Bring out the dead

September 13, 2007

“We don’t do body counts”. So said General Tommy Franks in 2002, in response to a journalist’s question about Afghan civilian fatalities. A year later and a similarly bullish George Bush, standing on the deck of USS Abraham Lincoln, declared “Mission Accomplished” in that campaign’s sister conflict in Iraq.


Four years on, with General Petraeus presenting his report on the progress of the surge to Congress, no one is pretending that the mission is near being accomplished anymore. And there, buried in the appendices lies the evidence for a reversal of Gen Franks’s statement as well.


Slide three of Gen Petraeus’s visual aids is titled “Iraq Civilian Deaths”. It seems the Pentagon do do body counts after all.


Gen Franks’s now famous declaration became the spur for a set of projects that seeked to add up what it seemed the coalition was unwilling to count. For a while a website run by a bunch of activists,, was the standard measure for civilian deaths in Iraq – it was also the only measure.


Their methodology was simple, they counted deaths recorded in the media, providing an upper and lower bound when there were conflicting reports. They have since refined their techniques to include hospital and morgue reports. The Right were furious – National Review (who call a “hard-left” website) produced a comprehensive rebuttal of their methods:


 “if a doctor says 50 people were killed in an air raid, and “most” were civilians, IBC will add 26 to its minimum, and 49 to its maximum.”


“very few of the largest entries — and the top 50 entries (of over 2,000) make up more than 50 percent of the total deaths — can be substantiated”


“There are two entries with 40 and 41 deaths as the maximums, and, amazingly, zero deaths as the minimum”


Some of their points are fair. IBC would probably be the first to say that their techniques are very far from perfect. And ideally statistics on something so serious should be compiled by an impartial organisation – rather than one whose home page contains the image of a B2 dropping bombs (presumably on helpless civilians). However, the only organisation that could probably pull off accurate data collection in a war zone like Iraq would be one sanctioned and run by the US.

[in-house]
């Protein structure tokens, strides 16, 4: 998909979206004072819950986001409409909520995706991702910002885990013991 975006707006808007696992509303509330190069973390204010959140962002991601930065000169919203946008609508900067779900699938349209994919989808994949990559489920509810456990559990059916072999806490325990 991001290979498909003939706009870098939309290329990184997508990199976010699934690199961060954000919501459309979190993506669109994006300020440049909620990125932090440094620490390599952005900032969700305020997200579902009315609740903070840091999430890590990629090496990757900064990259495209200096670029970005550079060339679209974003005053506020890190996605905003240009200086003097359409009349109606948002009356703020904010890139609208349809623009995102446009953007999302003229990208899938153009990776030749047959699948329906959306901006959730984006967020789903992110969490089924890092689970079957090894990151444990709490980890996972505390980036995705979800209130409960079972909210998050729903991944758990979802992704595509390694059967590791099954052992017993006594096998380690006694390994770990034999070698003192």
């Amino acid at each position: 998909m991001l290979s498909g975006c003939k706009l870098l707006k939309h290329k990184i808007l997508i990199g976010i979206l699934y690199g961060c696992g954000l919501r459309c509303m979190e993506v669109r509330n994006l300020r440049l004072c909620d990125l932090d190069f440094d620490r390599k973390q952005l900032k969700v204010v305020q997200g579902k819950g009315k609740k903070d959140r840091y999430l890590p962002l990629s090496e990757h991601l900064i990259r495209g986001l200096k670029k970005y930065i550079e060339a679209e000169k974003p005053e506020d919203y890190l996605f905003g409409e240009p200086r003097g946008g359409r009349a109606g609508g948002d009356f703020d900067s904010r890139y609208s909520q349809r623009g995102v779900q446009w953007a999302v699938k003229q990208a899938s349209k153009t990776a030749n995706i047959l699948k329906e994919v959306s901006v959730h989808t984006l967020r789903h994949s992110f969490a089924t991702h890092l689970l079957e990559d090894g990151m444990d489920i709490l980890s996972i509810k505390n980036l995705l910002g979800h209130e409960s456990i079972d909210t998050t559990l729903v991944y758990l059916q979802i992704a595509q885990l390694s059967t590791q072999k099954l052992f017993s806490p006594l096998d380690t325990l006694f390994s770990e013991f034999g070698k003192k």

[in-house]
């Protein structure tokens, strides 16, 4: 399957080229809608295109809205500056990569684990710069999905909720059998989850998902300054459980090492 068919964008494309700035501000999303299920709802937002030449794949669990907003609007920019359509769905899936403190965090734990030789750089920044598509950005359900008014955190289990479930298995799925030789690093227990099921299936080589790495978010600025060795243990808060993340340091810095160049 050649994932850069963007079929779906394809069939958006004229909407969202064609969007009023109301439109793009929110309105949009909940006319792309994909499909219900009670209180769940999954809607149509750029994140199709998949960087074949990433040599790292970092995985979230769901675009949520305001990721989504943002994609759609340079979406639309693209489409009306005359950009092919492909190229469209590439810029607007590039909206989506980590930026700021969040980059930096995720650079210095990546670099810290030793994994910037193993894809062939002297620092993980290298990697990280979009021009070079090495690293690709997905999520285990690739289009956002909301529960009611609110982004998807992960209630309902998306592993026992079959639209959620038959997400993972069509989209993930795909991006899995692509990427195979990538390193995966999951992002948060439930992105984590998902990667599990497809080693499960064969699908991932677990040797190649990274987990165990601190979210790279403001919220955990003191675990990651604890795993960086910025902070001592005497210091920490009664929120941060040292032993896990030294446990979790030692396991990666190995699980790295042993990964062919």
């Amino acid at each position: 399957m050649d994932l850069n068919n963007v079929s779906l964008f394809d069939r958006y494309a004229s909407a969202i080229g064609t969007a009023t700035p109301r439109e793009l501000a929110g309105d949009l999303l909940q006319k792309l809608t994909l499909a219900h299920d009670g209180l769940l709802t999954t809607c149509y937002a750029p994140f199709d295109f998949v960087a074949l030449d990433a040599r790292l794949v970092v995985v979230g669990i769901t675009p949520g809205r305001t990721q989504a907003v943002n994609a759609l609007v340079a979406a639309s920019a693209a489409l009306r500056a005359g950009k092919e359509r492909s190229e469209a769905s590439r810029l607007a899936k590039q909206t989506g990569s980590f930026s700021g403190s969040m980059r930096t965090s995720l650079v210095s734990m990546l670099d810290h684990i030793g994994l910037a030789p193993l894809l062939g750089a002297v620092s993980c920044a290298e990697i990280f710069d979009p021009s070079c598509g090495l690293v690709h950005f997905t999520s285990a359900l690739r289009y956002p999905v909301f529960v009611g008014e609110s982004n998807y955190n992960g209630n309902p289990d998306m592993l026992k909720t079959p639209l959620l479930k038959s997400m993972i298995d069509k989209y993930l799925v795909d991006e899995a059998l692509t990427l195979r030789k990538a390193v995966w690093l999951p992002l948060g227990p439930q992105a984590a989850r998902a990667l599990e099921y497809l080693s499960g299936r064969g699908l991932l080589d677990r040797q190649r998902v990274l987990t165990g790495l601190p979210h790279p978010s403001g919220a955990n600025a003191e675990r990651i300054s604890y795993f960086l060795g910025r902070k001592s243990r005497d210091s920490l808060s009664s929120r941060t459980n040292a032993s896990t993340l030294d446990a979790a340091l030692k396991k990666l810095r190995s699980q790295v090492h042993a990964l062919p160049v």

But in any case the debate has moved on. Thanks to a report published in the Lancet, most of the criticism of IBC comes from the Left: it is now accused of undercounting rather than overcounting.


In 2004 a study in the Lancet by the Johns Hopkins University in Baltimore concluded that 100,000 people had died in Iraq. The same team estimated this year it had reached 655,000. Their figures were obtained by door-to-door surveys of households. They dwarfed those estimated by IBC. Suddenly, there was a macabre competition: with the anti-war camp seizing on the Lancet report, the IBC became almost considered the moderate source.


Then, in 2005, President Bush was asked directly by a reporter how many civilians had died. His answer, 30,000, was oddly close to the lower bound provided by the Iraq Body Count at the time. It seems that with a free market in body counts, George Bush had shopped around for the most favourable stats.


There is only so far that neo-con market liberalism will take you, and I expect that outsourcing body counts is that limit. At some point, quietly, someone in the Pentagon started counting. Petraeus’s graph may be dismissed as propaganda, produced using unpublished methods, but – even as propaganda – civilians matter again. And that’s no bad thing.


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